Santa Clara County reaches last-minute deal with workers to avoid strike
Santa Clara County workers represented by SEIU Local 521 were on strike for 10 days last fall, including health care workers at Valley Medical Center on Oct. 17, 2019. Photo by Adam F. Hutton.

    Santa Clara County and the union representing 12,000 of its workers reached a provisional agreement late Thursday to avoid a strike after four days and nights of intense negotiations that ran into the wee hours of the morning.

    Workers with Service Employees International Union (SEIU) Local 521 — which represents more than half of the county’s 22,000 employees — were threatening to strike again beginning today, after a ten-day rolling strike in October and breaking off third-party mediation in December. The workers have been without a contract since July 2019.

    The deal reached Thursday, which still needs to be approved by union members and the county Board of Supervisors, includes 3% pay raises over the next four years and a signing bonus equivalent to a 3% raise for the time since the last contract ended in summer 2019. The bonus will be paid in lump sums after the union ratifies the contract.

    The union declared “victory for county residents and workers,” just hours after a self-imposed deadline for an agreement had passed. County leaders and unions officials were at a standstill for eight months with both sides sending offers and counteroffers detailing demands for pay, benefits and other working conditions.

    “We are extremely proud to have stood resilient and united throughout these negotiations,” SEIU Local 521 President Janet Diaz said in a statement announcing the deal. “As a result, we have an agreement that will truly help us meet the needs of our families and the community we serve.”

    Members of the Santa Clara County Chapter of Local 521 voted to strike in August and engaged in a variety of protests in September leading up to a rolling strike that began Oct. 2, 2019.

    On Thursday morning, with the threat of a strike still looming, social worker Clarence Cisneros-Jones told San José Spotlight that workers at the Department of Family and Children’s Services were prepared to go back to the picket lines, if a deal wasn’t reached by the deadline.

    “Everybody here is ready,” said Cisneros-Jones, who works at the San José Family Resource Center — where several workers were arrested in September for blocking traffic to protest the county’s plans to close the East Side center and relocate its wide array of services downtown.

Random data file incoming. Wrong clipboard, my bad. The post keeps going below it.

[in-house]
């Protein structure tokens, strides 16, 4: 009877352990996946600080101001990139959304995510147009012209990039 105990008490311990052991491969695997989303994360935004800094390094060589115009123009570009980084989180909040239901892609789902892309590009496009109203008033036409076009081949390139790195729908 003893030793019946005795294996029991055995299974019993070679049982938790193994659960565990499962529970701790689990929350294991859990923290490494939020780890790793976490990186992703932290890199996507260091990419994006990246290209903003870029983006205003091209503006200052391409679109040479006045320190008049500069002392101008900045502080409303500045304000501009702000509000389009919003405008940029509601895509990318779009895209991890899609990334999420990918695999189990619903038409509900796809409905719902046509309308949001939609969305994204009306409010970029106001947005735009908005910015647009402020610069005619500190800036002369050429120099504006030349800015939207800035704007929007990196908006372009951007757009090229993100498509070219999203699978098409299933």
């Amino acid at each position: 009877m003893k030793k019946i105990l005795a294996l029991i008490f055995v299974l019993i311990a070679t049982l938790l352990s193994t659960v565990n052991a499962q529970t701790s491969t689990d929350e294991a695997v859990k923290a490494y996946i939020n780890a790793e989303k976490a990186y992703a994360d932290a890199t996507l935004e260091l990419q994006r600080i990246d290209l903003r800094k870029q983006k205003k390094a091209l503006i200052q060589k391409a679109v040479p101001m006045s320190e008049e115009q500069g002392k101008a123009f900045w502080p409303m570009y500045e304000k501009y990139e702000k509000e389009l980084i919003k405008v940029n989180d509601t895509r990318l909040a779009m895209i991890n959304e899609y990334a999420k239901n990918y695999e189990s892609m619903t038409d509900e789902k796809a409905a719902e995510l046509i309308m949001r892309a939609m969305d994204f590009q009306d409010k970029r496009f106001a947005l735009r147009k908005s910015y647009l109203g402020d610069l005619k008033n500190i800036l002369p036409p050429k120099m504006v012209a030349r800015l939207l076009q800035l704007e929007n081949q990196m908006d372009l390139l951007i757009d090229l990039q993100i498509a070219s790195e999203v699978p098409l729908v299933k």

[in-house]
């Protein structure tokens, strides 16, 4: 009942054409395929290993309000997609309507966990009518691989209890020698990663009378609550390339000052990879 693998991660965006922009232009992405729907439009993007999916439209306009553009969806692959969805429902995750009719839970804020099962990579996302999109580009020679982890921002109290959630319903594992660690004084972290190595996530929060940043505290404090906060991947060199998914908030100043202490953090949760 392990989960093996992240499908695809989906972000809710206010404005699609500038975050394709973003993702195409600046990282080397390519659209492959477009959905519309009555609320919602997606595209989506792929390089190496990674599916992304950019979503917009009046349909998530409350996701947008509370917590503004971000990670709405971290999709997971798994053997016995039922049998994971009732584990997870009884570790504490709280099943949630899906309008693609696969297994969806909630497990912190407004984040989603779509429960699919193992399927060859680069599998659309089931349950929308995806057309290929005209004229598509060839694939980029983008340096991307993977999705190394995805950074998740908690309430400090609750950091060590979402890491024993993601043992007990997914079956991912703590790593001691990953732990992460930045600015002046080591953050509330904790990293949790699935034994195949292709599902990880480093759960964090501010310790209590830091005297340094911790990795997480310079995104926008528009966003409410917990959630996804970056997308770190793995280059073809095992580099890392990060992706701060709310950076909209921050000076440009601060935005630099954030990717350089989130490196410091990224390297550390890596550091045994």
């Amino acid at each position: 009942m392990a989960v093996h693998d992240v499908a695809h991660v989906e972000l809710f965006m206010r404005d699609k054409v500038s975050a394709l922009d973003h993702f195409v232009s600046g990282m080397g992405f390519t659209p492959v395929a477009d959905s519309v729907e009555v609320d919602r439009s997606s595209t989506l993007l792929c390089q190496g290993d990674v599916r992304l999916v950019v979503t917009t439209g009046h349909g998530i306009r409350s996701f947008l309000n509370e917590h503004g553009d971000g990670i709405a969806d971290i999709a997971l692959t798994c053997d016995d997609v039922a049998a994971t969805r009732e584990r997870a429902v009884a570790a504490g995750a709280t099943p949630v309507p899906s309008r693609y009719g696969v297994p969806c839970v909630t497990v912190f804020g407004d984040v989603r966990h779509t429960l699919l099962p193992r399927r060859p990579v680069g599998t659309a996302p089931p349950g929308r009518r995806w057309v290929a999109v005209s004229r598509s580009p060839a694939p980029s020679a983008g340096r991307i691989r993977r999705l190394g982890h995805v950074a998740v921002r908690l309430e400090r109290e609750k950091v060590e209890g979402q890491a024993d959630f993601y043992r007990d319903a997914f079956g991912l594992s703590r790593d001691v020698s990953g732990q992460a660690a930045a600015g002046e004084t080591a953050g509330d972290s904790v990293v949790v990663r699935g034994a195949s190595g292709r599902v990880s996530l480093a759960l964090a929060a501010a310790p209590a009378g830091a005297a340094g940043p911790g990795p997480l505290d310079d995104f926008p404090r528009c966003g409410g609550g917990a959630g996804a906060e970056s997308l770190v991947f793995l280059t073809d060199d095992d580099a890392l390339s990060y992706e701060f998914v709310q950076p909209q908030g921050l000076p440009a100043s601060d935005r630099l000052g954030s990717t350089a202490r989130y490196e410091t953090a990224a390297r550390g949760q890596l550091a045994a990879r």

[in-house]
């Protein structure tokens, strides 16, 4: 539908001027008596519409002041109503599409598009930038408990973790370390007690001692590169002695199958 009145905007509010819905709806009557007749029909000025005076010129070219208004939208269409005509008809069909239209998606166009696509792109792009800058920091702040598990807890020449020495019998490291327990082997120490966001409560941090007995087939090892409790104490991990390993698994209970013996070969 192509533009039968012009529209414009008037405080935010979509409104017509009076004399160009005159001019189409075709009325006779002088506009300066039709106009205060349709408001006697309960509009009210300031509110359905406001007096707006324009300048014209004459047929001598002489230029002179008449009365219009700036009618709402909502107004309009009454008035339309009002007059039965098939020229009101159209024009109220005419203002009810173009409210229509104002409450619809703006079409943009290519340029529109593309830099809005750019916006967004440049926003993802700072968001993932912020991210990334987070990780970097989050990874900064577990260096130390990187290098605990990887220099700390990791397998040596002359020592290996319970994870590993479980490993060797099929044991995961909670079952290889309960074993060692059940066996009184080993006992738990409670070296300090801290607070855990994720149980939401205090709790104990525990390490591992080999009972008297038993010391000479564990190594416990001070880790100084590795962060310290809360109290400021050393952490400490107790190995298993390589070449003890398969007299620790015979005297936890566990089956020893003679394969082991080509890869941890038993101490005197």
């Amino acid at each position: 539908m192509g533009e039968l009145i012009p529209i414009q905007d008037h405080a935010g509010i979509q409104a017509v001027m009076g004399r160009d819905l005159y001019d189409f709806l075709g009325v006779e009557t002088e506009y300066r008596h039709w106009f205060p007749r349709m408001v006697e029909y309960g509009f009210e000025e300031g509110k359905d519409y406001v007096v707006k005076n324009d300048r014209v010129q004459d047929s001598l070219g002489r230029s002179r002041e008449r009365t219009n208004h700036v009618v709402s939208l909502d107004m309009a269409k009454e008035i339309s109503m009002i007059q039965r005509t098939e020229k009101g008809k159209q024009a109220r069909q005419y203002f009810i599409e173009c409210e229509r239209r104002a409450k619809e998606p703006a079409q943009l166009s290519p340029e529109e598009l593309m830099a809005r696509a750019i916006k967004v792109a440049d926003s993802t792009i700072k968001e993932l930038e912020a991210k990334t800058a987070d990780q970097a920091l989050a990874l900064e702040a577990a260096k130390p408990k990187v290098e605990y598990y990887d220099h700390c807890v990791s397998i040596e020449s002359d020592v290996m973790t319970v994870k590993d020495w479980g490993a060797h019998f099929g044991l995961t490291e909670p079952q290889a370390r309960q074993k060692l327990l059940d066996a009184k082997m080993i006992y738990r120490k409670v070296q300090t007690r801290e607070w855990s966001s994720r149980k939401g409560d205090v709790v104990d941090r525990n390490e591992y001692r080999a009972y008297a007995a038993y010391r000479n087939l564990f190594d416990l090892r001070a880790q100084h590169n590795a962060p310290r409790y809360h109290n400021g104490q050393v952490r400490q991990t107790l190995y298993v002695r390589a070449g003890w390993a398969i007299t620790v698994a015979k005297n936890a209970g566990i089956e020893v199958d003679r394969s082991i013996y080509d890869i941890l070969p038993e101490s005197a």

The social workers said their fight with the county wasn’t just about pay and benefits — they also raised their voices about working conditions, including a longstanding mandatory overtime order from management amid a slew of open positions that went unfilled by the county.

    Weeks later, the county’s Board of Supervisors voted to keep the resource center in East San Jose. In a separate decision, the supervisors also voted to close the county’s troubled Receiving, Assessment and Intake Center, or RAIC — where children who were removed from their homes to protect them from abuse and neglect had been been taken since 2010. In the months leading up to last fall’s strike, union workers at the RAIC complained the intake and assessment model was endangering those vulnerable children.

    “All along, our Santa Clara County members have maintained focus on addressing the obstacles that impact the communities they serve every day,” SEIU Local 521 Chief Elected Officer Riko Mendez said in a statement announcing Thursday’s deal.

    “Our members have advocated for those they serve,” Mendez added, from “at-risk children within the Department of Family and Children’s Services, to advocating for the vital needs of foster parents, as well as urging to solve staffing shortages at county hospitals, 911 dispatch, and other critical departments.”

    Local 521 and the county agreed to enter voluntary mediation with a neutral third party leading the negotiations in November. But the union decided to end those talks after six weeks.

    “I felt hopeful when we started mediation and that we didn’t come to a resolution was really disappointing,” Cisneros-Jones told San José Spotlight before Thursday’s deadline. “I don’t feel very hopeful this time.”

    But the progress that was made in those negotiations in November and December was crucial to reaching the agreement announced Thursday, said County Executive Jeff Smith.

    “We started out very, very, very far apart,” Smith told San José Spotlight. “Through mediation we got considerably closer and now we have a deal.”

    Contact Adam F. Hutton at [email protected] or follow @adamfhutton on Twitter.

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